Many Georgia Schools Are Teaching Abstinence-Only Sex Ed Even When It’s Optional August 5, 2018

Many Georgia Schools Are Teaching Abstinence-Only Sex Ed Even When It’s Optional

Several schools in Georgia have been telling students to save sex for marriage, ignoring all the research in support of comprehensive sex education.

(This a good time to mention that southern states, which are the most religious in America, tend to have the highest rates of teen pregnancy.)

Georgia does not have a single sex ed curriculum. Instead, schools choose yearly if they want to use a comprehensive sex ed program, an abstinence-only program, or no sex education at all.

More than one-third of the state’s 450 high schools use a curriculum called Choosing the Best, in which “the best” is considered sexual abstinence.

The program “encourages sexually active students to make a choice to stop having sex from this point forward, as the best and healthiest choice for their future,” according to the Choosing the Best website.

If students choose to be abstinent, that’s perfectly fine. But we know that’s not how life works for many of them. They have sex before marriage — can you believe it?! — and many of them are unaware of the potential consequences, not to mention how to use condoms, birth control, or other forms of contraception.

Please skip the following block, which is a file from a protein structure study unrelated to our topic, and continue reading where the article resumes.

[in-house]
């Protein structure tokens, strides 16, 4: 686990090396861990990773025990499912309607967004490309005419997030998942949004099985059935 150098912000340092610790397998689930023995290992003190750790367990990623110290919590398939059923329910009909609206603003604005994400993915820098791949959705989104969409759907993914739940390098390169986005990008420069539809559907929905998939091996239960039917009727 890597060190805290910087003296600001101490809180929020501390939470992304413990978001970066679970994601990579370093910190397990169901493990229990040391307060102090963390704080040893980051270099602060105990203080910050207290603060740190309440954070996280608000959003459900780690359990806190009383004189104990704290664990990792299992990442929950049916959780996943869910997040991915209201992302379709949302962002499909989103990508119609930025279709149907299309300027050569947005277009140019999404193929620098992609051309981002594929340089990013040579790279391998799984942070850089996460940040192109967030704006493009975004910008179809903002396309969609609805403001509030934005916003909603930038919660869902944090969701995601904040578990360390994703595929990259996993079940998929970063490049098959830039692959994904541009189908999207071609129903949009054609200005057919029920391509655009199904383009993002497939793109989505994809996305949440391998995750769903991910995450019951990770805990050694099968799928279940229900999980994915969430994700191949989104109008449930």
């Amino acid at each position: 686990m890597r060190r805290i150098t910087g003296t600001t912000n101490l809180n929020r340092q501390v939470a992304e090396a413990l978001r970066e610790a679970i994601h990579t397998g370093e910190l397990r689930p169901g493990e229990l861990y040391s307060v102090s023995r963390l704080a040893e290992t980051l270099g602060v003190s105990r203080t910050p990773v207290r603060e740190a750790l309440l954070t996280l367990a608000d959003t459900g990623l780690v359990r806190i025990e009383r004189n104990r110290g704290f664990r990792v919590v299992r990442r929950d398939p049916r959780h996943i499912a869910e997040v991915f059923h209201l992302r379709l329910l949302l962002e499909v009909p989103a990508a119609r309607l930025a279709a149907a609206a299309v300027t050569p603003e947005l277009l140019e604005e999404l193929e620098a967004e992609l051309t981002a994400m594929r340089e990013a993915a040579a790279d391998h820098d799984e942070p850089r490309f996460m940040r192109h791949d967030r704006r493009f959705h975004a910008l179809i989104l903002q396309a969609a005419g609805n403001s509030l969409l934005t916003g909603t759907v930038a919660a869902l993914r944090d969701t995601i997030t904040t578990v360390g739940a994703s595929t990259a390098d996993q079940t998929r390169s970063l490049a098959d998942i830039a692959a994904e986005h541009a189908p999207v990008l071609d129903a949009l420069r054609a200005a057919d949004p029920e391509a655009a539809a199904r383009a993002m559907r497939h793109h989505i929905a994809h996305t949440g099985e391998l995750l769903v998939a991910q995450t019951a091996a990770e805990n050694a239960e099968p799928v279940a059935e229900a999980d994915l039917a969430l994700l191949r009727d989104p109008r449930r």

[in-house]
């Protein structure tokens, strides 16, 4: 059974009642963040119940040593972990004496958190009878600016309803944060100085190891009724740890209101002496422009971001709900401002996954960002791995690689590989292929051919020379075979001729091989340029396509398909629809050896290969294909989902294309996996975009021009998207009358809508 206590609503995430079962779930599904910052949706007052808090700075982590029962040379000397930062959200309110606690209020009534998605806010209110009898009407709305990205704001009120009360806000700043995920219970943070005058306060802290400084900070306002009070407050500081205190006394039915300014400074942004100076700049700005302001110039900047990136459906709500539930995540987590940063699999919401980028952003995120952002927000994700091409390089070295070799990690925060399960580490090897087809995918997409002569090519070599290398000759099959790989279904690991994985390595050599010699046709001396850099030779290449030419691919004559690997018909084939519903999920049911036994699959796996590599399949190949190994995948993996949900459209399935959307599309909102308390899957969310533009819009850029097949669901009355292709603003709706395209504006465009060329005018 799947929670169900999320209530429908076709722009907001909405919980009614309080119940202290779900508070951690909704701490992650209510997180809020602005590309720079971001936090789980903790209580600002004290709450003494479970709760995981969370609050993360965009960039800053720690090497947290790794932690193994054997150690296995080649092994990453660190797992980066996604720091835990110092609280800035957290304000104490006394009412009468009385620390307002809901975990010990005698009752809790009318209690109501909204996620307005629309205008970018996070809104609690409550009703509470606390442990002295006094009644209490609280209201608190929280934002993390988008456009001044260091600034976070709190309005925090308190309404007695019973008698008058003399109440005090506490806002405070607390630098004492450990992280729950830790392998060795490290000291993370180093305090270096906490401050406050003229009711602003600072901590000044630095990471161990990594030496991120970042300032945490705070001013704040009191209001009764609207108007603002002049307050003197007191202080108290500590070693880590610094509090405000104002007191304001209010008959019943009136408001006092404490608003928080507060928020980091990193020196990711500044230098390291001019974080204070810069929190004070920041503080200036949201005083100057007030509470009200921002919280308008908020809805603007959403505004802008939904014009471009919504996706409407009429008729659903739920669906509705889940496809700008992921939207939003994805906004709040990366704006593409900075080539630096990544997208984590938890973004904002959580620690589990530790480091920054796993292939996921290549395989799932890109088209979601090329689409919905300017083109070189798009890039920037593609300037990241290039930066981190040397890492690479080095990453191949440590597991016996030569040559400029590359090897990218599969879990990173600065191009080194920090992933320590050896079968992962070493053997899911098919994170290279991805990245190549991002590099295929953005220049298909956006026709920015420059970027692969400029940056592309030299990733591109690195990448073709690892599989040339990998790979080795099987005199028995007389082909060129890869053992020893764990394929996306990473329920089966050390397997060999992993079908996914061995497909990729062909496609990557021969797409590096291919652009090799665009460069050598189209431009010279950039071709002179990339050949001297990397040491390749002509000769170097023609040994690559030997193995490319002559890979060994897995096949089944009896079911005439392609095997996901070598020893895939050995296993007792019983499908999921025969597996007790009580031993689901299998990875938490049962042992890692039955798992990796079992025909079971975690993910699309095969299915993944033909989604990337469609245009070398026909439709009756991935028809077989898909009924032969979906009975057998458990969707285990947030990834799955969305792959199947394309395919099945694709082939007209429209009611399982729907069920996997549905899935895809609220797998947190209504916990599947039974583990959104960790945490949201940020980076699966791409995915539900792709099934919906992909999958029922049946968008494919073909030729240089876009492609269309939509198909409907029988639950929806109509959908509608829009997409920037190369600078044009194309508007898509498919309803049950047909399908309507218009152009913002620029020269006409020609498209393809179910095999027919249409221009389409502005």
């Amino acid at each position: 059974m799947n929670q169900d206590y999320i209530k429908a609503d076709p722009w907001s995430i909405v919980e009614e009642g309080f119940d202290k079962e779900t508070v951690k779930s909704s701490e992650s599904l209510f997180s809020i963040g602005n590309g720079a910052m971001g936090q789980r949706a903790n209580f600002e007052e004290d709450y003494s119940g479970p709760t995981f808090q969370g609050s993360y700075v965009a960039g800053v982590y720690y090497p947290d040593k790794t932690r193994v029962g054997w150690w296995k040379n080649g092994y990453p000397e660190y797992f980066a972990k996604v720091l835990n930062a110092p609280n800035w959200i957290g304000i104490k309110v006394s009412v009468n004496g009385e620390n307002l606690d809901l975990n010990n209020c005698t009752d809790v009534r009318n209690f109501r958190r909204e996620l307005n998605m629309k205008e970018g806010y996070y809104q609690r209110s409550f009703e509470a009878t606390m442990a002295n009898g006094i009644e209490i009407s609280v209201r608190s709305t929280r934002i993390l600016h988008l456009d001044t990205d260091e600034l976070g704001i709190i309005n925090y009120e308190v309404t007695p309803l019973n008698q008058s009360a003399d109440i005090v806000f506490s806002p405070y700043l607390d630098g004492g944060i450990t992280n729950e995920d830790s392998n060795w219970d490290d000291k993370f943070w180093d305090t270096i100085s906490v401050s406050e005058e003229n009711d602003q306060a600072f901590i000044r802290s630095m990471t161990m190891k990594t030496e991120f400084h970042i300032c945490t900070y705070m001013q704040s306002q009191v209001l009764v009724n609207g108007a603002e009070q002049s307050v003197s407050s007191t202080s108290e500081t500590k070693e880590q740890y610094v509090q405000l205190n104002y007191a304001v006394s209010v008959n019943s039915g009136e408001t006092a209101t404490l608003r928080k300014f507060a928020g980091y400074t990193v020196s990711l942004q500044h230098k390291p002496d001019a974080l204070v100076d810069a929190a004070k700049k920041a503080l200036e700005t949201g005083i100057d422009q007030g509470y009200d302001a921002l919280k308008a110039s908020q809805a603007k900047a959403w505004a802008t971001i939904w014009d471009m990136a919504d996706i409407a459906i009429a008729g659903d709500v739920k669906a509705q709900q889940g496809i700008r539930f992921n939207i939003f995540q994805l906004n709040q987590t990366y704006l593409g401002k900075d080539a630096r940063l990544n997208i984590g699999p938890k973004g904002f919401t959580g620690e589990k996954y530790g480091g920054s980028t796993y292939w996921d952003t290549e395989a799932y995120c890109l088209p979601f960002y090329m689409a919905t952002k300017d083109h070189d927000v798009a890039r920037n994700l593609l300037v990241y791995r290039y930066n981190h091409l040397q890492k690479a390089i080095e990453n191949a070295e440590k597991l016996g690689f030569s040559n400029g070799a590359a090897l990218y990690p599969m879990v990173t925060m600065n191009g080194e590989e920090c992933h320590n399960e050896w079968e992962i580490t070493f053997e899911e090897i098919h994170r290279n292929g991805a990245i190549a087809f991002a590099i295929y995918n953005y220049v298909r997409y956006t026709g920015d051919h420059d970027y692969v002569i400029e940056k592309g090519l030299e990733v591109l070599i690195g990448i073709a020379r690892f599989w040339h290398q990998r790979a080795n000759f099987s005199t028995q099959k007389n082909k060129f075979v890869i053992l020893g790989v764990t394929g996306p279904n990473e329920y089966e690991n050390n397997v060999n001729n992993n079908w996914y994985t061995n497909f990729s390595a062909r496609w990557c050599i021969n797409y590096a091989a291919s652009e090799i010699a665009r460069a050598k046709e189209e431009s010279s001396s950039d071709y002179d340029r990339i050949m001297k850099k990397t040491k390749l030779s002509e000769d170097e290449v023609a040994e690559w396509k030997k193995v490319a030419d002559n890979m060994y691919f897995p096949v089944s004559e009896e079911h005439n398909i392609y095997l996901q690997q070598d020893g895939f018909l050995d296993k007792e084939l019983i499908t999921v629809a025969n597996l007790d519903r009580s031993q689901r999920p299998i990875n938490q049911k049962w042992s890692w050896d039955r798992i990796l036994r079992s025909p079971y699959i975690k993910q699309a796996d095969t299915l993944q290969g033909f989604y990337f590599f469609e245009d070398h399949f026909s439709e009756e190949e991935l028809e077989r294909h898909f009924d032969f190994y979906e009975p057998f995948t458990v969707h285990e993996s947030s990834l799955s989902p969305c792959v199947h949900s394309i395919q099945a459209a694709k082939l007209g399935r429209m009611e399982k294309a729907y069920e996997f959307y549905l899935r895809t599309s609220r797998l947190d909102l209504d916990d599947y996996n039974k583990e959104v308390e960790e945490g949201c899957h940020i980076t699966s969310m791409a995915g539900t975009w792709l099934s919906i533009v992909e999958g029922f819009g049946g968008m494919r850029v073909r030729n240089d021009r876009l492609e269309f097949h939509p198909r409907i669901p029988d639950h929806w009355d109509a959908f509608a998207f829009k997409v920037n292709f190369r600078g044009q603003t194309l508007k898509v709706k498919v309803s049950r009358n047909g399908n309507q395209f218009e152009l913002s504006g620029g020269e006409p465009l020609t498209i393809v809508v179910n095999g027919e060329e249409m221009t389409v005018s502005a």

Promoting abstinence without discussing the other options isn’t just ineffective. It’s dangerous.

Besides the bad information, there are also possible church/state separation violations in play here, since some of the people brought in to teach the curriculum are affiliated with Christian ministries.

Then there’s this:

Jaime Winfree leads a coalition of parents who are trying to change the curriculum there. One student described to her an activity that included having the students suck on a hard candy and then spit it out. The used candies were compared to a woman who has had sex and was therefore considered “dirty,” Winfree said.

Because women, like lollipops, are disgusting after they’ve been “used” by someone else. That’s the sort of misogynistic lesson these kids are being taught. Those lessons have their roots in (toxic) religion and should never appear in public schools.

Yet somehow, the committee in charge of selecting a sex ed curriculum renewed the contract with Choosing the Best this past March. The vote was 19-2. Only three of the 27 committee members work in a healthcare field.

(Image via Shutterstock. Thanks to Brian for the link)

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